Using statistical, experimental, and ethnographic methods Barbershops, Bibles, and B.E.T offers a new perspective on the way public opinion and ideologies are formed at the grassroots level. The book makes an important contribution to our understanding of black politics by shifting the focus from the influence of national elites in opinion formation to the influence of local elites and people in daily interaction with each other. Arguing that African Americans use community dialogue to jointly develop understandings of their collective political interests, Harris-Lacewell identifies four political ideologies that constitute the framework of contemporary black political thought: Black Nationalism, Black Feminism, Black Conservatism and Liberal Integrationism. These ideologies, the book posits, help African Americans to understand persistent social and economic inequality, to identify the significance of race in that inequality, and to devise strategies for overcoming it. Read the first chapter here.

Anna Julia Cooper Center

Anna Julia Cooper CenterMelissa is the founding director of the Anna Julia Cooper Center, an interdisciplinary center at Wake Forest University that uses the tools of the academy to build scholarly foundations for intersectional research, teaching, and community engagement.

The Center supports, generates, and communicates innovative research at the intersections of gender, race, and place, and sustains relationships between faculty, staff, students, researchers, community partners, and policy makers on campus and throughout the nation in order to ask new questions, reframe critical issues, and pursue equitable outcomes.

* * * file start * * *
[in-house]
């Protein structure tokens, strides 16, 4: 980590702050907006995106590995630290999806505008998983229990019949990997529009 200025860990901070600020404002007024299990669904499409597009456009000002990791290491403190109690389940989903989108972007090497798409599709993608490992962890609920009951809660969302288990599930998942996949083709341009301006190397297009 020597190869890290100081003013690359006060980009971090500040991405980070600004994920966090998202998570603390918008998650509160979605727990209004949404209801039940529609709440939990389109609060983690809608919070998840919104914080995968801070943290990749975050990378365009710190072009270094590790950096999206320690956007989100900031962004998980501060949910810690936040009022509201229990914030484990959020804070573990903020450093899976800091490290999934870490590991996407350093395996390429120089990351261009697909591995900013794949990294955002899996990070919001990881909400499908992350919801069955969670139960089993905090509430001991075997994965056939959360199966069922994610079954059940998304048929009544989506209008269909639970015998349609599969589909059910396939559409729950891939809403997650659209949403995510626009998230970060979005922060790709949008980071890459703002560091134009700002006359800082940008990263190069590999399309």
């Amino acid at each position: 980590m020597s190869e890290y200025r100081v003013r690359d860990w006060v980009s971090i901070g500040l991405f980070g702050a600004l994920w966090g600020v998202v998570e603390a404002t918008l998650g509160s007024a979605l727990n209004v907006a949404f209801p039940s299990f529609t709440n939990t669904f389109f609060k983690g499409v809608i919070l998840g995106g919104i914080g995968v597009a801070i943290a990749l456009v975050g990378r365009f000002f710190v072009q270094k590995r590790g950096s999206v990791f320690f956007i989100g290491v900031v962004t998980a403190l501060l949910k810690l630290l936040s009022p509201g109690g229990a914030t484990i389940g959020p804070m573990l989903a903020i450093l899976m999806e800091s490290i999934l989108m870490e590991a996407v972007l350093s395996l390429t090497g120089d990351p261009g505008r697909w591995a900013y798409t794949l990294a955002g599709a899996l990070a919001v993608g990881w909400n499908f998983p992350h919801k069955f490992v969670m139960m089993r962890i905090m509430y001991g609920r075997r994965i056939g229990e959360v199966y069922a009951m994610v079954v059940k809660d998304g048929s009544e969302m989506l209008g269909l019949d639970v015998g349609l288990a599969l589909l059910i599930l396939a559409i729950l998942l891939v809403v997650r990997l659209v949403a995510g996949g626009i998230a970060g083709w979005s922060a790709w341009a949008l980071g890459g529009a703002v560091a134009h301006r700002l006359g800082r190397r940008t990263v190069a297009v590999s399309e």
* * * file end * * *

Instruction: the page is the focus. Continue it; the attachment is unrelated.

The Center’s raison d’être is Anna Julia Cooper, whose pioneering scholarship and activism laid the foundation for black American feminism and insisted on the importance of Southern voices in American politics.

Current Initiatives:

Collaborative to Advance Equity Through Research
The Collaborative to Advance Equity through Research is a voluntary affiliation of American colleges, universities, professional schools, seminaries, research programs, publishers, and public interest institutions committed to taking meaningful action to support and improve research about women and girls of color.

Learn More About the Anna Julia Cooper Center

Pro Humanitate Institute

Pro Humanitate InstituteMelissa is the faculty director of the Pro Humanitate Institute at Wake Forest University. Pro Humanitate – for humanity – is the guiding motto of Wake Forest University. Charged with serving as the programmatic facilitator of our university motto, the Pro Humanitate Institute is a core of learning, teaching, research, service, and action that transforms the ethos of Wake Forest University into an explicit mission connected to clear practices with meaningful social justice outcomes.

The Institute sustains authentic relationships with local and global partners as it works with Wake Forest University students, faculty, and staff to encourage deep academic learning, foster transformative civic engagement, and address community-identified needs in order to build more meaningful lives and a more just world.

Current Initiatives:

Wake the Vote
Wake the Vote is an intensive civic learning and democratic engagement experience for a highly selective group of undergraduates at Wake Forest University. WTV offers student the opportunity to form a diverse cohort, examine issues central to the presidential election, build competencies for engaged citizenship, and experience American democracy from the front lines through travel, participatory action, employment, course work, program planning, and personal reflection. Learn more.

Learn more about PHI

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Interested in what books Melissa is reading? Sign up for her newsletter “What I’m Reading” here.

Sign up for the Anna Julia Cooper Center’s weekly newsletter featuring news, writing, and research investigating political questions at the intersections of gender, race, and region here.